Local Isle of Wight band Wet Leg played to possibly an even bigger audience than Mark Owen. Clearly incredibly nervous at possibly their biggest gig to date, the band defy the claim that music on the island is 20 years behind the rest of the UK mainland. At the end of Ur Mum they finish with the ear splitting

OK, I’ve been practicing my longest and loudest scream, OK, here we go, 1, 2, 3,blood-curdling shriek

Later, fresh from his goal-scoring and man-of-the-match appearance at Soccer Aid, Tom Grennan hobbled on stage on crutches and kicked it out of the park with his set. Stating himself he looked like a cheesy-puff in his orange shirt, the crowd loved his pop tunes, even though they all sounded as forgettable as the last. 

Throughout the day, it was impossible to avoid who everyone had come to see close the festival – the mighty Muse. T-shirts were seen on the young and old throughout the day and they didn’t disappoint.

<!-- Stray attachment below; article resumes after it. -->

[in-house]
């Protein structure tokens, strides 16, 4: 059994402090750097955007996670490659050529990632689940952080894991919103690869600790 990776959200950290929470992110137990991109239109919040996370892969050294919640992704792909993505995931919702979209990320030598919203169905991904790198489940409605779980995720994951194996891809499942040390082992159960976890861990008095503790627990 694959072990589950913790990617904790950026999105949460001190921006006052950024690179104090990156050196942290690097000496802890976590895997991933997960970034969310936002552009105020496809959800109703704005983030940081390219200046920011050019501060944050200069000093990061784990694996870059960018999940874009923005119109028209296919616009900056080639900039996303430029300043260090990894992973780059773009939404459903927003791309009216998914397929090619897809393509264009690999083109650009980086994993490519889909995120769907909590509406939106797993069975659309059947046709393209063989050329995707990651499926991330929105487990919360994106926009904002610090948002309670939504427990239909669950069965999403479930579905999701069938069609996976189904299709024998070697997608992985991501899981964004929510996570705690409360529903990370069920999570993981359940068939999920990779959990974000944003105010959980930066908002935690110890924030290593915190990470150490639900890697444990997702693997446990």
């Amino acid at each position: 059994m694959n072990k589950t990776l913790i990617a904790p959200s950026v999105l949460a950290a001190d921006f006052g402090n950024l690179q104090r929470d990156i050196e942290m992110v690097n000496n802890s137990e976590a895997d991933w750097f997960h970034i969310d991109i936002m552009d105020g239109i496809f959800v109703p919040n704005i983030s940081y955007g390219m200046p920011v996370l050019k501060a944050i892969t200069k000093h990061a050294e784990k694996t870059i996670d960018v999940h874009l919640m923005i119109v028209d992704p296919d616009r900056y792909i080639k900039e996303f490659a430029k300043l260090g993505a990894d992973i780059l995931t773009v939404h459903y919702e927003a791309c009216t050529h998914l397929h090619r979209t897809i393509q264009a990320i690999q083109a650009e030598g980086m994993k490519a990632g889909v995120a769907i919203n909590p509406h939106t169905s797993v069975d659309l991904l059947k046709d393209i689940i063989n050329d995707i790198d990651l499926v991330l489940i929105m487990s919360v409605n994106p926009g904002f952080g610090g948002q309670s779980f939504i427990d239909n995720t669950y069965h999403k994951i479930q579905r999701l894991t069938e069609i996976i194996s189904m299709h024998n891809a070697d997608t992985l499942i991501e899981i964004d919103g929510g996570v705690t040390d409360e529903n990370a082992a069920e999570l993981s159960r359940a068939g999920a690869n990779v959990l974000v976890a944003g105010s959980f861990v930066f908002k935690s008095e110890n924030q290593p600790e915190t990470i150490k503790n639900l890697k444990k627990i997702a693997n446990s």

Coming on dressed in matching masks, Devon’s finest blew away the crowd with anthem after anthem. If you’ve never had chance to see Muse play live, they are without doubt one of the top live acts in the world. Beginning with glam rock swagger and playing crowd favourites “Hysteria”, “Plug-In Baby” and “Time Is Running Out”, the stage show was incredible, complete with the usual stereotypical pyrotechnics and streamers. Going one further, Muse transformed the stage with a huge ‘Will of the People’ mask coming to life from the new album – very 1984! Finishing with Knights of Cydonia, they brought the festival to a dramatic close singing:

Don’t waste your time
Or time will waste you…

This festival certainly wasn’t a waste of time, judging by the shattered faces on the ferry home the following day…book your ferries early next year as the island is sure to host an incredible line up again as it does each year. 

Words and photos: Graham Tarrant